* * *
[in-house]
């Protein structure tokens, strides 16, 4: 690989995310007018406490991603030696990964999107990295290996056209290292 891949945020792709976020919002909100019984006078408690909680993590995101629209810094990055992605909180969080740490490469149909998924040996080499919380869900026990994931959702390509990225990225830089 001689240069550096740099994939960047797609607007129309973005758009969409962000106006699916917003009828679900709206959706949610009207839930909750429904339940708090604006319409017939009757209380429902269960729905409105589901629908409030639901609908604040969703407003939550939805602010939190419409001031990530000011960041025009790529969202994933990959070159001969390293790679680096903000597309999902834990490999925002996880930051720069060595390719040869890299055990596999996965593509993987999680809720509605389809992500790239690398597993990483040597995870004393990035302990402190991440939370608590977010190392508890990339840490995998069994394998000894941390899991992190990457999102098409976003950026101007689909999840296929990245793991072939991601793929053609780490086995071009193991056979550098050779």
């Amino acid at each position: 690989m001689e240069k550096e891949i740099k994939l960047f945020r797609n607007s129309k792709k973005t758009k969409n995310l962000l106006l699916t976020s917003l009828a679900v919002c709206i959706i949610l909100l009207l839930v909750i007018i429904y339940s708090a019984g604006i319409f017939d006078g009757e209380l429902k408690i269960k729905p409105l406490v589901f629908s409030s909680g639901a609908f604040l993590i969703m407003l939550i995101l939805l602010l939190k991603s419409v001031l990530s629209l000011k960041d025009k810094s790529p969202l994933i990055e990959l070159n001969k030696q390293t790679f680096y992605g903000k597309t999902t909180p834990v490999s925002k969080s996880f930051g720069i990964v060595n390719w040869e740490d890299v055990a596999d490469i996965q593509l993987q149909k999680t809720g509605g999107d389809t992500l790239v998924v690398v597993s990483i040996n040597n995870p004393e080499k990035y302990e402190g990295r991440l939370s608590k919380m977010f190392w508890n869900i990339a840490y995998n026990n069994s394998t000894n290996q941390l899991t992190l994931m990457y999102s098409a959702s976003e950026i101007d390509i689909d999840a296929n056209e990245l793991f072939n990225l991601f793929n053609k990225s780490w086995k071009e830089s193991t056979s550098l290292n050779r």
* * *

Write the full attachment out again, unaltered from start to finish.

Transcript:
[in-house]
């Protein structure tokens, strides 16, 4: 690989995310007018406490991603030696990964999107990295290996056209290292 891949945020792709976020919002909100019984006078408690909680993590995101629209810094990055992605909180969080740490490469149909998924040996080499919380869900026990994931959702390509990225990225830089 001689240069550096740099994939960047797609607007129309973005758009969409962000106006699916917003009828679900709206959706949610009207839930909750429904339940708090604006319409017939009757209380429902269960729905409105589901629908409030639901609908604040969703407003939550939805602010939190419409001031990530000011960041025009790529969202994933990959070159001969390293790679680096903000597309999902834990490999925002996880930051720069060595390719040869890299055990596999996965593509993987999680809720509605389809992500790239690398597993990483040597995870004393990035302990402190991440939370608590977010190392508890990339840490995998069994394998000894941390899991992190990457999102098409976003950026101007689909999840296929990245793991072939991601793929053609780490086995071009193991056979550098050779």
């Amino acid at each position: 690989m001689e240069k550096e891949i740099k994939l960047f945020r797609n607007s129309k792709k973005t758009k969409n995310l962000l106006l699916t976020s917003l009828a679900v919002c709206i959706i949610l909100l009207l839930v909750i007018i429904y339940s708090a019984g604006i319409f017939d006078g009757e209380l429902k408690i269960k729905p409105l406490v589901f629908s409030s909680g639901a609908f604040l993590i969703m407003l939550i995101l939805l602010l939190k991603s419409v001031l990530s629209l000011k960041d025009k810094s790529p969202l994933i990055e990959l070159n001969k030696q390293t790679f680096y992605g903000k597309t999902t909180p834990v490999s925002k969080s996880f930051g720069i990964v060595n390719w040869e740490d890299v055990a596999d490469i996965q593509l993987q149909k999680t809720g509605g999107d389809t992500l790239v998924v690398v597993s990483i040996n040597n995870p004393e080499k990035y302990e402190g990295r991440l939370s608590k919380m977010f190392w508890n869900i990339a840490y995998n026990n069994s394998t000894n290996q941390l899991t992190l994931m990457y999102s098409a959702s976003e950026i101007d390509i689909d999840a296929n056209e990245l793991f072939n990225l991601f793929n053609k990225s780490w086995k071009e830089s193991t056979s550098l290292n050779r």